New Research Reveals ‘Hands-Free’ Texting Still Dangerous, Parker Waichman LLP Warns
With hands-free technologies like Bluetooth and Siri now commonly installed in new vehicles, it’s even easier these days for drivers to talk or text on their cell phones; but not having to use your hands does not make it any safer, according to a recent study by the AAA Foundation for Traffic Safety. Parker Waichman wants drivers to know that talking or texting on a cell phone, whether hand-held or hands-free, creates a heavier “mental workload,” which makes driving more difficult.
(PRWEB) June 14, 2013
Parker Waichman LLP, a national law firm dedicated to protecting the legal rights of car accident victims, wants to sound the alarm regarding the findings of a new study, released on June 12, 2013, by the AAA Foundation for Traffic Safety, which reveals that hands-free texting or talking while driving may seem safer than hand-held, but that is not the case at all. In fact, wireless technologies such as Bluetooth and Siri (a voice-activated system for communicating with the iPhone) may make hands-free texting and talking even more dangerous than hand-held devices when used on the road, the study says.
The study measured drivers’ brainwaves while they were multitasking and found they had to cope with a heavier “mental workload” and additional distractions when using voice-to-text email features as opposed to talking on a cellphone, whether hand-held or hands-free, according to the study.
Voice-activated features also increased “distraction levels” and heightened risk, said Peter Kissinger of the AAA Foundation for Traffic Safety, in a June 12 report on NPR’s website. Test drivers experienced “tunnel vision or inattention blindness where motorists don’t see potential hazards right in front of them,” he said.
Laws have made cell phone usage while driving illegal in some states. In others, however, while hand-held cell phones are banned, hands-free ones are not. CBS/AP, for example, noted in a June 5 report that the New York state legislature passed a new law “cracking down on young drivers who are caught texting and driving.” However, the focus of the new legislation, as the article related, is handheld cell phones, not hands-free.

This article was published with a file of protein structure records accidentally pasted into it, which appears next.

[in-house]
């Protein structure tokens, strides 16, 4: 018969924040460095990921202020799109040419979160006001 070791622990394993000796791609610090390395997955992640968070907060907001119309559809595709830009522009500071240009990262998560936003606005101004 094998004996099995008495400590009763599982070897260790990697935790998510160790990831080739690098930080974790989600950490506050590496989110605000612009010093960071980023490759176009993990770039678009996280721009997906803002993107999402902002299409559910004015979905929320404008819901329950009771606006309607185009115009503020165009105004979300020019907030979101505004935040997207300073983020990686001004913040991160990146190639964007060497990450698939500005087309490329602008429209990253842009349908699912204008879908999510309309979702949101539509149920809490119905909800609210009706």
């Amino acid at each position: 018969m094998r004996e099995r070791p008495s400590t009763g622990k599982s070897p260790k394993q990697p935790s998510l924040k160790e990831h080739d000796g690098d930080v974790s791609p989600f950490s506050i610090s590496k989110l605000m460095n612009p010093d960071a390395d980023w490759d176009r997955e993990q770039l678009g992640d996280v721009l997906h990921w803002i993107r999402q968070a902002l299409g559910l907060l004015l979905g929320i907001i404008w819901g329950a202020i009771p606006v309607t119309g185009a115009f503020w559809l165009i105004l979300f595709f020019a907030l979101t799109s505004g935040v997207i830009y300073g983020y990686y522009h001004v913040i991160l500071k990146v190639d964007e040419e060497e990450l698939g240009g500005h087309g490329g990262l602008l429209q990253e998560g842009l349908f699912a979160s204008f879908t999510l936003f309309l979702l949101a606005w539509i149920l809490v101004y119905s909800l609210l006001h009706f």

Under the new legislation, drivers with permits and probationary/junior licenses will face a 60-day suspension for a first offense when caught texting or talking on a handheld cell phone while driving, CBS/AP noted.
“Therein lies a problem,” said Gary Falkowitz, Managing Attorney at Parker Waichman LLP. “How states write laws governing cell phone usage while driving — banning hand-held usage but not hands-free, for example — is serving to further the impression that hands-free texting or talking is safer than using a hand-held device. This may well strengthen an already existing false sense of security, especially among younger, less-experienced drivers.”
He noted that the firm has nurse consultants on staff who talk to a variety of people who have been hurt in car accidents caused by various distractions — including hand-held and hands-free cellphones. “When you are belted into a wheelchair and wondering if you are permanently disabled, one thing you won´t think about is whether the cell phone you or the other driver was using right before impact was hand-held or hands-free.”
Citing data from the National Highway Traffic Safety Administration, AAA said in its study that 3,331 people were killed and 387,000 were injured in crashes involving a distracted or inattentive driver in 2011.
This study arrives on the heels of one released about a month ago. On May 6, 2013, Science World Report reviewed findings from a study showing that at least 43 percent of high school students of driving age text at least once while driving.
The study used information from the 2011 Youth Risk Behavior Survey to collect data on 7,833 high school students who were eligible for a driver´s license. Researchers found that males were more likely to text while driving, and that those who texted while driving were more likely to engage in other risky behaviors, such as drinking and driving, having unprotected sex and using tanning beds. Additionally, the researchers found that texting increased with the age of the participants; 46 percent were older than 17 and 52 percent were over 18.
Parker Waichman offers free legal evaluations to the victims of car accidents in Long Island, New York, New Jersey, Florida and nationwide. If someone you love was injured in a motor vehicle crash, please visit our car accident lawsuit page at yourlawyer.com. Free lawsuit evaluations are also available by call 1-800-LAW-INFO (1-800-529-4636).
Parker Waichman LLP
Gary Falkowitz, Managing Attorney
For the original version on PRWeb visit: http://www.prweb.com/releases/prwebhandsfree_dangerous_study/MM/prweb10836001.htm